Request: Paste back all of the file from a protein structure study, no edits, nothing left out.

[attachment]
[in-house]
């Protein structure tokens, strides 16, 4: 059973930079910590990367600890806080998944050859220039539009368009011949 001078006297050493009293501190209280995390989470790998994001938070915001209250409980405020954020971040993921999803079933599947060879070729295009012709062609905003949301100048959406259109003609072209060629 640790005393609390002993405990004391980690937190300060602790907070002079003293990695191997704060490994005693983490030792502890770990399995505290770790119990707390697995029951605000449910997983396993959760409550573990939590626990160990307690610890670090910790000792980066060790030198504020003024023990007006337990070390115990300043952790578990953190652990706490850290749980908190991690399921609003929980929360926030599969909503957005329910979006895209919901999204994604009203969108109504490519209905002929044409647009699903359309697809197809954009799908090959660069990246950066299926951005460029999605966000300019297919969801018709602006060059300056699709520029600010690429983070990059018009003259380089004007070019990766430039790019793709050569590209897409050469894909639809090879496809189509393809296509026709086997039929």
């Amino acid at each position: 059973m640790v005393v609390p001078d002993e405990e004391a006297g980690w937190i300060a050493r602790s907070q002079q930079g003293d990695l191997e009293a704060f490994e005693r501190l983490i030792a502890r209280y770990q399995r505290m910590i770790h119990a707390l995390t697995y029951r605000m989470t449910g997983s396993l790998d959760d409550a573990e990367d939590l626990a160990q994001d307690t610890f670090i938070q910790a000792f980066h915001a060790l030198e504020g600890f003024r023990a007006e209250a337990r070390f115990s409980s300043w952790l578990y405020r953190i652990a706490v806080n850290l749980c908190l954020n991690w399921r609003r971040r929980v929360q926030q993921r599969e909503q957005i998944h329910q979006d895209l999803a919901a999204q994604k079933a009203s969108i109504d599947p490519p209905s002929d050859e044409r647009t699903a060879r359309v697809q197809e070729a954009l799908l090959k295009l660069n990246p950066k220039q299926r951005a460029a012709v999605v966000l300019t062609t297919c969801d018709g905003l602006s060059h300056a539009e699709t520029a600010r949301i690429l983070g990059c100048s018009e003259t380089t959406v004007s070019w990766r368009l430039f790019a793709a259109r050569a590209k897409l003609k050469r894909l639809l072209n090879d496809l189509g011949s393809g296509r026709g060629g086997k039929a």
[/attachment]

[in-house]
């Protein structure tokens, strides 16, 4: 059973930079910590990367600890806080998944050859220039539009368009011949 001078006297050493009293501190209280995390989470790998994001938070915001209250409980405020954020971040993921999803079933599947060879070729295009012709062609905003949301100048959406259109003609072209060629 640790005393609390002993405990004391980690937190300060602790907070002079003293990695191997704060490994005693983490030792502890770990399995505290770790119990707390697995029951605000449910997983396993959760409550573990939590626990160990307690610890670090910790000792980066060790030198504020003024023990007006337990070390115990300043952790578990953190652990706490850290749980908190991690399921609003929980929360926030599969909503957005329910979006895209919901999204994604009203969108109504490519209905002929044409647009699903359309697809197809954009799908090959660069990246950066299926951005460029999605966000300019297919969801018709602006060059300056699709520029600010690429983070990059018009003259380089004007070019990766430039790019793709050569590209897409050469894909639809090879496809189509393809296509026709086997039929």
């Amino acid at each position: 059973m640790v005393v609390p001078d002993e405990e004391a006297g980690w937190i300060a050493r602790s907070q002079q930079g003293d990695l191997e009293a704060f490994e005693r501190l983490i030792a502890r209280y770990q399995r505290m910590i770790h119990a707390l995390t697995y029951r605000m989470t449910g997983s396993l790998d959760d409550a573990e990367d939590l626990a160990q994001d307690t610890f670090i938070q910790a000792f980066h915001a060790l030198e504020g600890f003024r023990a007006e209250a337990r070390f115990s409980s300043w952790l578990y405020r953190i652990a706490v806080n850290l749980c908190l954020n991690w399921r609003r971040r929980v929360q926030q993921r599969e909503q957005i998944h329910q979006d895209l999803a919901a999204q994604k079933a009203s969108i109504d599947p490519p209905s002929d050859e044409r647009t699903a060879r359309v697809q197809e070729a954009l799908l090959k295009l660069n990246p950066k220039q299926r951005a460029a012709v999605v966000l300019t062609t297919c969801d018709g905003l602006s060059h300056a539009e699709t520029a600010r949301i690429l983070g990059c100048s018009e003259t380089t959406v004007s070019w990766r368009l430039f790019a793709a259109r050569a590209k897409l003609k050469r894909l639809l072209n090879d496809l189509g011949s393809g296509r026709g060629g086997k039929a």